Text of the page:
Biowarfare

fybog fybog at NOSPAMhotmail.com
Tue Oct 27 15:31:06 EST 1998


On 26 Oct 1998 14:44:27 GMT, tdlaing at nospam.dres.dnd.ca (T.D. Laing)
wrote:
>
>Actually, the Reston variant of Ebola virus, which affected a monkey
>colony in Reston, Virginia about 9 years ago, was an airborne virus.  The
>keepers were found to have anti-Ebola antibodies in their blood, but were
>unaffected by the virus (as at the time it was monkey-specific).  So,
>don't think it can't happen with the human-specific variants.

Yes, the strain went airborne, but it had to sacrifice something for
that mutation - it was less virulent and unable to infect the new
host. In whatever way  a bug is modified by genetic engineers or
evolution to become more virulent there is always a cost to the bug.
It may survive for less time outside the body, be less destructive
once it is in there, or be non-viable outside of the nurturing
laboratory setting.

>> I am not dismissing biological warfare, but we have to try not to get
>> too carried away. It is perfectly possible that these viruses have
>> been engineered to be more virulent for use in biological weapons, but
>> the likelihood of them being used by one nation against another is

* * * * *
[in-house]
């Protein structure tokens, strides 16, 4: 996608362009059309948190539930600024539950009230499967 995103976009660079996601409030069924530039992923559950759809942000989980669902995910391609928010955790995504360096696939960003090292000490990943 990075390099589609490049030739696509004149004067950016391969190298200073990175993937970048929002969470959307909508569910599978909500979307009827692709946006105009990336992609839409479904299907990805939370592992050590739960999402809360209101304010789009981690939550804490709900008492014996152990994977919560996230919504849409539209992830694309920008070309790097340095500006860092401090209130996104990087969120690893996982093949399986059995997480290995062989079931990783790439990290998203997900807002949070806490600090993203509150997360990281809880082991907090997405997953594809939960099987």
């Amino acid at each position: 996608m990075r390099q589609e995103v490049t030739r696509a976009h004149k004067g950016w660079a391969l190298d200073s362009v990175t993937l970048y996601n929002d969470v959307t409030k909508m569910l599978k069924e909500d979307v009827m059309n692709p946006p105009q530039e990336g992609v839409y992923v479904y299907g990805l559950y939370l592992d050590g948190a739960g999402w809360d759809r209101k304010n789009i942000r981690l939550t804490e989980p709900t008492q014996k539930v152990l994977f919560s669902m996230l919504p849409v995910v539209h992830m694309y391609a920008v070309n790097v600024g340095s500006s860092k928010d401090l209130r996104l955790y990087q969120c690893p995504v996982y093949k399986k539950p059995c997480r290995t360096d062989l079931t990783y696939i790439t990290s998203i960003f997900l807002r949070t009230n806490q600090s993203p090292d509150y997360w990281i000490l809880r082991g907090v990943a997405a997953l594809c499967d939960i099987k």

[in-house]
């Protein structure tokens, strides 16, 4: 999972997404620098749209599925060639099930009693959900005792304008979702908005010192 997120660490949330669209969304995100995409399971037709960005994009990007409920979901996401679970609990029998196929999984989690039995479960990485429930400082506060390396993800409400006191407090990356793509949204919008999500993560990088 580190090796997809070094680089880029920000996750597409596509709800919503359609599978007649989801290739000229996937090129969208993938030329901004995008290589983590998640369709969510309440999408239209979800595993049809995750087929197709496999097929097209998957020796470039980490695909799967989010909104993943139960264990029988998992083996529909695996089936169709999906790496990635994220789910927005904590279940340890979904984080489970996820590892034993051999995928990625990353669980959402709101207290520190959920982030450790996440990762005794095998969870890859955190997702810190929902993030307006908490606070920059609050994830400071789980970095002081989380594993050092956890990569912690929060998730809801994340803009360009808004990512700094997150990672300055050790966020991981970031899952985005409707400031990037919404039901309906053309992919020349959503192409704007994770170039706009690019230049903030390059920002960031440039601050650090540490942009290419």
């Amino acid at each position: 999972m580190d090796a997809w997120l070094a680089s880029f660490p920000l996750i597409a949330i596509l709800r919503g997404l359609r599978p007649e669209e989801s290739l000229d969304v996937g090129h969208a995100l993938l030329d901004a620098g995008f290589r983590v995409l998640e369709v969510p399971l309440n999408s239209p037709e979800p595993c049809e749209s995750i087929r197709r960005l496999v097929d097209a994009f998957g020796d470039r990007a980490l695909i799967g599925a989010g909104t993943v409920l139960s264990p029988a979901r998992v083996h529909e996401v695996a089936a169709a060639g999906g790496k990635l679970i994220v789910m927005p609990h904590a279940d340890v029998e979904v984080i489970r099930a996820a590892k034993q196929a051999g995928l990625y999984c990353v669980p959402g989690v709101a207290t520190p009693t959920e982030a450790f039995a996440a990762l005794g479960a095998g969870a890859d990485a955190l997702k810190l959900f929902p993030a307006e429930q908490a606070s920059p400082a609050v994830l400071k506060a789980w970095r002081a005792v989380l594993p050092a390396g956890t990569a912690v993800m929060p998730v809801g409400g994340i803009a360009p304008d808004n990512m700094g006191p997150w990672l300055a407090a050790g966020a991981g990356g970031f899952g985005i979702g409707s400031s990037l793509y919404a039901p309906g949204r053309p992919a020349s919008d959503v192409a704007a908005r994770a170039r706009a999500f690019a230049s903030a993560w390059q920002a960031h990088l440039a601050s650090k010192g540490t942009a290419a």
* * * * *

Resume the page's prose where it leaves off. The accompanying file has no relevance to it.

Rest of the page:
>> pretty remote.
>
>But, no one can control terrorists, which is a more likely scenario than a
>nation using biowarfare.  After all, that cult in Japan gassed a Tokyo
>subway with sarin (nerve gas), and you don't need all that much technology
>to grow some of the favorite biowarfare bugs.

Quite true, but not many of them have done it yet have they? Almost
anyone can grow a biowarfare bug, but we haven't been wiped out yet.
Despite the sterotypical image of a terroist being an easily excitable
psychopathic nutcase I am pretty sure that they are not. They would
have to plan things carefully and think about what they were doing, or
they would alienate anyone that supported their cause. Alternatively
they could realease a highly virulent bacterium or virus and wipe out
their supporters by accident. That is the problem at the moment with
biological warfare, there is not enough control over where the bugs go
and who they kill.

>I'd be more worried about other bugs than Ebola or Marburg.  Like a really
>nasty flu strain.

Something like that is possibly more likely, but the world has managed
to survive many very nasty flu strain epidemics so far. There wouldn't
be enough control over the spread of the disease to make it a viable
option. It could rapidly spread over the whole world and infect the
very people who created and released it (or their supporters). Wait a
while until they can figure out how to control it. Then I think it
will be time to worry. 

At this point you're thinking 'vaccinations'. There is no way that
enough of the people that are not intended to be killed by the 'super
bug' could be vaccinated and be certain it is going to work. The
vaccine may fail, or it may not reach all the desired people.

At the moment the holders of biological weapons have gun that they
cannot point in a specific direction and could well end up shooting
themselves with it I think they will hold their fire until they have
at least that part figured out.



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